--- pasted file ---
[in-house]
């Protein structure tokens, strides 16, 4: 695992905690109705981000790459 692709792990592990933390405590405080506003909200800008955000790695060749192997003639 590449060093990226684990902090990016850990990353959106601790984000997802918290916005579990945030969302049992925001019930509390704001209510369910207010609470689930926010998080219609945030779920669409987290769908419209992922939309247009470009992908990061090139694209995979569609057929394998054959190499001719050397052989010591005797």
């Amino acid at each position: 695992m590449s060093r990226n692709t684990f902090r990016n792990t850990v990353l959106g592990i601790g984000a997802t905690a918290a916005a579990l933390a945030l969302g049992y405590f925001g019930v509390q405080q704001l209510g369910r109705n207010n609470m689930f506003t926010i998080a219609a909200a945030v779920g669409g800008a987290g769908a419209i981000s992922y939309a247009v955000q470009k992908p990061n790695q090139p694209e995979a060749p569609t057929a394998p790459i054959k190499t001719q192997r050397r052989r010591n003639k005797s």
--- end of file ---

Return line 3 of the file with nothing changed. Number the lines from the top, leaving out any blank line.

């Amino acid at each position: 695992m590449s060093r990226n692709t684990f902090r990016n792990t850990v990353l959106g592990i601790g984000a997802t905690a918290a916005a579990l933390a945030l969302g049992y405590f925001g019930v509390q405080q704001l209510g369910r109705n207010n609470m689930f506003t926010i998080a219609a909200a945030v779920g669409g800008a987290g769908a419209i981000s992922y939309a247009v955000q470009k992908p990061n790695q090139p694209e995979a060749p569609t057929a394998p790459i054959k190499t001719q192997r050397r052989r010591n003639k005797s």